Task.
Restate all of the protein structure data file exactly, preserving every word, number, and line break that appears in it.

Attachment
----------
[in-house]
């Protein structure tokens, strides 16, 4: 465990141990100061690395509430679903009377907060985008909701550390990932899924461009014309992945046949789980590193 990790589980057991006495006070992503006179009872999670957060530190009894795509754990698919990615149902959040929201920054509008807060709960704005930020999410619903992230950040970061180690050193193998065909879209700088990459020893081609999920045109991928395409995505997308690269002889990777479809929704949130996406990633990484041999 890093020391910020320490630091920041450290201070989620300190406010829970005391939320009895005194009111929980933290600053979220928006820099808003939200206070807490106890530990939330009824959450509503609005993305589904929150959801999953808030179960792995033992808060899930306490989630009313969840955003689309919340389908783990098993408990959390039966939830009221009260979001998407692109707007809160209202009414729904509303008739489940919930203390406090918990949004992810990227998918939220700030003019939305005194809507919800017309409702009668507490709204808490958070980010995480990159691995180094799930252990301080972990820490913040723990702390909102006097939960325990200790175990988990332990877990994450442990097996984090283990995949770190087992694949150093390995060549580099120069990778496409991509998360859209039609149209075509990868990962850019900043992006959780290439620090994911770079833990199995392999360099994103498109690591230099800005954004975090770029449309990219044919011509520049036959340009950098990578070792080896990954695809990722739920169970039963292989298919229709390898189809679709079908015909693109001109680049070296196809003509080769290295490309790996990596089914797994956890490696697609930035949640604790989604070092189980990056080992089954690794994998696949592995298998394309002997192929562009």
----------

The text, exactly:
[in-house]
């Protein structure tokens, strides 16, 4: 465990141990100061690395509430679903009377907060985008909701550390990932899924461009014309992945046949789980590193 990790589980057991006495006070992503006179009872999670957060530190009894795509754990698919990615149902959040929201920054509008807060709960704005930020999410619903992230950040970061180690050193193998065909879209700088990459020893081609999920045109991928395409995505997308690269002889990777479809929704949130996406990633990484041999 890093020391910020320490630091920041450290201070989620300190406010829970005391939320009895005194009111929980933290600053979220928006820099808003939200206070807490106890530990939330009824959450509503609005993305589904929150959801999953808030179960792995033992808060899930306490989630009313969840955003689309919340389908783990098993408990959390039966939830009221009260979001998407692109707007809160209202009414729904509303008739489940919930203390406090918990949004992810990227998918939220700030003019939305005194809507919800017309409702009668507490709204808490958070980010995480990159691995180094799930252990301080972990820490913040723990702390909102006097939960325990200790175990988990332990877990994450442990097996984090283990995949770190087992694949150093390995060549580099120069990778496409991509998360859209039609149209075509990868990962850019900043992006959780290439620090994911770079833990199995392999360099994103498109690591230099800005954004975090770029449309990219044919011509520049036959340009950098990578070792080896990954695809990722739920169970039963292989298919229709390898189809679709079908015909693109001109680049070296196809003509080769290295490309790996990596089914797994956890490696697609930035949640604790989604070092189980990056080992089954690794994998696949592995298998394309002997192929562009």